McMurtry Automotive has achieved a breakthrough for EV enthusiasts across the world with the first approval for motorsport test days of an electric track car. In plain language, it means that the vehicle will be allowed on the track with ICE-powered vehicles. At first, it will only be allowed on Donington Park, but this is just the beginning.

With Formula E and Extreme E existing, you might be wondering what is the breakthrough here? Understandable, but those racing series only feature electric vehicles racing each other, while the McMurtry Speirling is approved for motorsport use alongside combustion-engined racecars with race-licensed drivers.

Previously, electric vehicles were not allowed in track days because their high-voltage batteries could be an issue on the track if there is a collision with a conventional vehicle.

Many tracks in the world, and we would go on a limb here and say that most tracks in the world, are not prepared to handle an EV fire. Many administrators found it simpler to just ban EVs from events in which they are mixed with conventional vehicles.

The McMurtry Automotive team has worked closely with MotorSport Vision marshals to develop additional safety features. This approval, currently limited to Donington Park, is expected to be expanded to other tracks. Eventually, customers will be able to use these electric racecars just like conventional track day-only vehicles.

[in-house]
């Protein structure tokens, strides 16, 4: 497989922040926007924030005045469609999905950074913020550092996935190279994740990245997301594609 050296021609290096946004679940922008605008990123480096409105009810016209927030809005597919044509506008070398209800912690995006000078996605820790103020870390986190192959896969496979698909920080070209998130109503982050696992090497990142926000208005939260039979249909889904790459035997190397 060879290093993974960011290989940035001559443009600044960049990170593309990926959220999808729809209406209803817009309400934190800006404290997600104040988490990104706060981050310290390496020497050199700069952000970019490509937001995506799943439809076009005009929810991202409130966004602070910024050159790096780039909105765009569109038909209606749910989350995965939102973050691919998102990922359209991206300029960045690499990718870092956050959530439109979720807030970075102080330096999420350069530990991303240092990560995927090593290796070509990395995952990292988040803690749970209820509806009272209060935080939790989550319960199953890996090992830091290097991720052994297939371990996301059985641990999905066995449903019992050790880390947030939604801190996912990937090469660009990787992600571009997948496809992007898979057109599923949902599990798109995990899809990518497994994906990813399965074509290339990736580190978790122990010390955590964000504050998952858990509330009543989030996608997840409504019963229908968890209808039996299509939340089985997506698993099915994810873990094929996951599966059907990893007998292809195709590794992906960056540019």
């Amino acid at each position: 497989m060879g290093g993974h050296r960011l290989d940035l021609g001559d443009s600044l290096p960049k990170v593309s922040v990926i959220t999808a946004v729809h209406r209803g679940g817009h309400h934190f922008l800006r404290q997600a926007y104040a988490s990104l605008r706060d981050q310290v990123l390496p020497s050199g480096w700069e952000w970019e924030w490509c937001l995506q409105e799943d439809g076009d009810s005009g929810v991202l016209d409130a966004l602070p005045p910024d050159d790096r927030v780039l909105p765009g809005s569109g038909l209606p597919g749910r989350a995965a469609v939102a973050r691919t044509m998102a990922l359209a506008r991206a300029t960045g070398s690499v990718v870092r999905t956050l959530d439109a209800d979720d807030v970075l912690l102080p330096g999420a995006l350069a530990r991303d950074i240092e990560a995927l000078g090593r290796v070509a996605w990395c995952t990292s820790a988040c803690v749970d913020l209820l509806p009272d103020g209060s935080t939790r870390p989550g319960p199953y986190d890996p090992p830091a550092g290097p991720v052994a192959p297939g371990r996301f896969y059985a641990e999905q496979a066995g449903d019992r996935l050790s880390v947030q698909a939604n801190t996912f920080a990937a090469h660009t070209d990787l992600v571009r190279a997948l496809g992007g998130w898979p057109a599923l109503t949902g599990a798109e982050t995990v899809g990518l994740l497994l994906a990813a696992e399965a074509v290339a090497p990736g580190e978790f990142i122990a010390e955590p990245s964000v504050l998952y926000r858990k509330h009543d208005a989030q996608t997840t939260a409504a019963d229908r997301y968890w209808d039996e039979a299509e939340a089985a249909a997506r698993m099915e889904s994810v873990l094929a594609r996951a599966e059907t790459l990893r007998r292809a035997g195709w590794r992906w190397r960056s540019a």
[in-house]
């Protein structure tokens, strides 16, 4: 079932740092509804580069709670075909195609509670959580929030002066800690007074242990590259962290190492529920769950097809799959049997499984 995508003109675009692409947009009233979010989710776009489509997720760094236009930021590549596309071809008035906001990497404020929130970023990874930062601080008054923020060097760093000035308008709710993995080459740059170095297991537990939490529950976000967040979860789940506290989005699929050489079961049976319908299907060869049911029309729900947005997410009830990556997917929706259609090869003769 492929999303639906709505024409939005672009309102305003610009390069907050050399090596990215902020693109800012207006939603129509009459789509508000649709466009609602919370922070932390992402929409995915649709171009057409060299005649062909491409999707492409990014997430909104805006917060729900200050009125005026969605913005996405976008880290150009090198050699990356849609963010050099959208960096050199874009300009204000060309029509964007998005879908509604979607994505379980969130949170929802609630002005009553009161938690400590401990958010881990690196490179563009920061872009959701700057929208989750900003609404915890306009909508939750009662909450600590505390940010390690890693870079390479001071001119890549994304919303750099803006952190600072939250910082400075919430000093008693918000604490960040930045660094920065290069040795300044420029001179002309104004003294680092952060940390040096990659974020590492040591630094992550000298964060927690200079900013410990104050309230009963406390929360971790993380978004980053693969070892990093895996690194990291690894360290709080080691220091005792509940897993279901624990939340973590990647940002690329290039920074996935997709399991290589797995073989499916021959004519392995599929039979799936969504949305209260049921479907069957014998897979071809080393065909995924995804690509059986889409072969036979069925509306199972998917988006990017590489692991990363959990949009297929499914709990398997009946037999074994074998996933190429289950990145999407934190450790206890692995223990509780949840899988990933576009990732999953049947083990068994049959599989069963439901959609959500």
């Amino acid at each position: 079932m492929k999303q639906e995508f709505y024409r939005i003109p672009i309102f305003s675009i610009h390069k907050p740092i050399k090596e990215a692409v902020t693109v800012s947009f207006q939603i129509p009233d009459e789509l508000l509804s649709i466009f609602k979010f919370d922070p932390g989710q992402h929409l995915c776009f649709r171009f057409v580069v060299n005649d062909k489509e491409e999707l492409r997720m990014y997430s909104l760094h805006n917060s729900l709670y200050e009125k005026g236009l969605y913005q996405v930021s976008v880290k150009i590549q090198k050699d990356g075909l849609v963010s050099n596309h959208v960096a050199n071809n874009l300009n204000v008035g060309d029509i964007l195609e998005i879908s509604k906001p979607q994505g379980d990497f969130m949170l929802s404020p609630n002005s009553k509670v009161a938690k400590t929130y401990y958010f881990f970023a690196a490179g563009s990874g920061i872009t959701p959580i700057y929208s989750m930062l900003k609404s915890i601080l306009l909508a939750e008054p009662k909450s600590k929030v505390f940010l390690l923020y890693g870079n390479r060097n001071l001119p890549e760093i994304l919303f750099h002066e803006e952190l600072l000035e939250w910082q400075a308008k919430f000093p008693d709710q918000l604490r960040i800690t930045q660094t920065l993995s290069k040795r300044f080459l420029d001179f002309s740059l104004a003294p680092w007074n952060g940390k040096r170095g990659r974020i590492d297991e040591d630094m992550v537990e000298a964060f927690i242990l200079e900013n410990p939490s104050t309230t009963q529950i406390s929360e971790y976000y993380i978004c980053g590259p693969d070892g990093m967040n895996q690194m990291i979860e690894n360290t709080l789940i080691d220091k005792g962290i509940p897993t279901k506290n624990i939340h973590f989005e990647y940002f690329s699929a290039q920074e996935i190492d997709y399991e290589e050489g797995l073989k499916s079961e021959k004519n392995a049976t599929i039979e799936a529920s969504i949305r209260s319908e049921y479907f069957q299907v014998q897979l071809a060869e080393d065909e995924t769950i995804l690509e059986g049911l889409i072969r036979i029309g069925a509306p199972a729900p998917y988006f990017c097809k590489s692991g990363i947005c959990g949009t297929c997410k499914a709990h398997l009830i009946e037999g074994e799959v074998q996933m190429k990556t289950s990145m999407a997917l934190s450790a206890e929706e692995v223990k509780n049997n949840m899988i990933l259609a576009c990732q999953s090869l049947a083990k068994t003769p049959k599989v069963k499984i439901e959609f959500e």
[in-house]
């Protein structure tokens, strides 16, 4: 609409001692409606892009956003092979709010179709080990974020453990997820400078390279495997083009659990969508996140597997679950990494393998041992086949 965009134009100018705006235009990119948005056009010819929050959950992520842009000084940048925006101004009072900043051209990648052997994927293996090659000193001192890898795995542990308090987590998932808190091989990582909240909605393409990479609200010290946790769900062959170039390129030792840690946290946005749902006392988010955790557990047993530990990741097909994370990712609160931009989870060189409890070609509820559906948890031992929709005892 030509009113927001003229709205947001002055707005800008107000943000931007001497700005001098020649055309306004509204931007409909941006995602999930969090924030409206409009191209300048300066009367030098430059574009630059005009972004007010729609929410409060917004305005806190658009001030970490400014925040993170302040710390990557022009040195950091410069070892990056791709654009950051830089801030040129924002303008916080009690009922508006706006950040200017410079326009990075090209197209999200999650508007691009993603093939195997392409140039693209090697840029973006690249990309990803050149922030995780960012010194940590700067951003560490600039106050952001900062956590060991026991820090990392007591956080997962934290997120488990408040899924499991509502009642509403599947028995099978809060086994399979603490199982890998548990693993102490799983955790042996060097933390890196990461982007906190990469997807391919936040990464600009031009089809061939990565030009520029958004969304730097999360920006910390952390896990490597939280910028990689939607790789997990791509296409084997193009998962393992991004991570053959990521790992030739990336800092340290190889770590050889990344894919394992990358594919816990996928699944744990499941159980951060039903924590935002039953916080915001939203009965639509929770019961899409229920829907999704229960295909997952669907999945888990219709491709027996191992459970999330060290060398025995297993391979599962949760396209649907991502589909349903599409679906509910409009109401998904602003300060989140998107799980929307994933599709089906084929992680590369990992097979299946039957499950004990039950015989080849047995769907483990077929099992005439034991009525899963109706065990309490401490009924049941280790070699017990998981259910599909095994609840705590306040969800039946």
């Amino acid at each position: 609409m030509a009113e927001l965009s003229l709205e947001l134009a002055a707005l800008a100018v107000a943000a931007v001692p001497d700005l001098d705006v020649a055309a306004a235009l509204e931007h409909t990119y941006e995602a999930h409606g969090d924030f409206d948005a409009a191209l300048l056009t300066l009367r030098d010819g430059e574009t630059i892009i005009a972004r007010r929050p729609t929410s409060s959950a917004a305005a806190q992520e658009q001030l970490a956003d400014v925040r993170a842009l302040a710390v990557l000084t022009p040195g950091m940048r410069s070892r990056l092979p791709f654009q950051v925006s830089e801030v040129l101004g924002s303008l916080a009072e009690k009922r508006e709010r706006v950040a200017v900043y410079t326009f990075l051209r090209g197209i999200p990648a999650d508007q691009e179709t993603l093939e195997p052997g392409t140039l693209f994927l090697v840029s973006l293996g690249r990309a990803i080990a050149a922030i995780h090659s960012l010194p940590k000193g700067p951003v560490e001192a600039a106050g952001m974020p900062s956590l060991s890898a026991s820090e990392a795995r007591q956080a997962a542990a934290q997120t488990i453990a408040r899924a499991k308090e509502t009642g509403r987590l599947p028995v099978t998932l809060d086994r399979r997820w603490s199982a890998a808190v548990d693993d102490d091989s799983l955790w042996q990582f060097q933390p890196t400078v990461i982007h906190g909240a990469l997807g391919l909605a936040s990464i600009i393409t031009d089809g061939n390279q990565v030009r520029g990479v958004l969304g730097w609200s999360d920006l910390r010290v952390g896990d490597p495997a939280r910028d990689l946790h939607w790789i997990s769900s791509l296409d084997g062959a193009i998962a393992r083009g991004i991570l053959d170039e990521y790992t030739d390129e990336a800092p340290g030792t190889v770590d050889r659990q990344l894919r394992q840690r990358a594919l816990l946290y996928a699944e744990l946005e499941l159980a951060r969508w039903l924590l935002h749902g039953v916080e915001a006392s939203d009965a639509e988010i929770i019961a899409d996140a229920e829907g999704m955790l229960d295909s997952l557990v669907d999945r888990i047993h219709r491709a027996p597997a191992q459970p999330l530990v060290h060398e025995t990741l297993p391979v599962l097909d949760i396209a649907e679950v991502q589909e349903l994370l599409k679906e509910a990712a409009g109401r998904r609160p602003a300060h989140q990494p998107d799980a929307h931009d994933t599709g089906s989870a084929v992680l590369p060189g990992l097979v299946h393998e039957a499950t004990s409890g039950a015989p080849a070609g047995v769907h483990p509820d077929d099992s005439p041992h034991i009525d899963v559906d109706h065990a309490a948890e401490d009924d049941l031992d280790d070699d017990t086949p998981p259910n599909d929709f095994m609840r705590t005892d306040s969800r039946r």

Another important achievement made by this company is the fact that the Speirling is meant for track days and racing from its earliest design phases, which means that it was optimized for the best possible range on the track. Moreover, it even comes with a charger that is designed to hook up to three-phase power supplies, as found in many circuits in the world.

McMurtry Automotive motivated the three-phase choice instead of DC fast charging with the fact that the latter may be faster, but a plug and charging infrastructure must be fitted for the charging point to be available. In most cases, a three-phase plug is available, but a charging point is not.

Unfortunately, such facilities do not exist at most tracks in the world, and implementing them will be expensive and time-consuming, so do not hold your breath.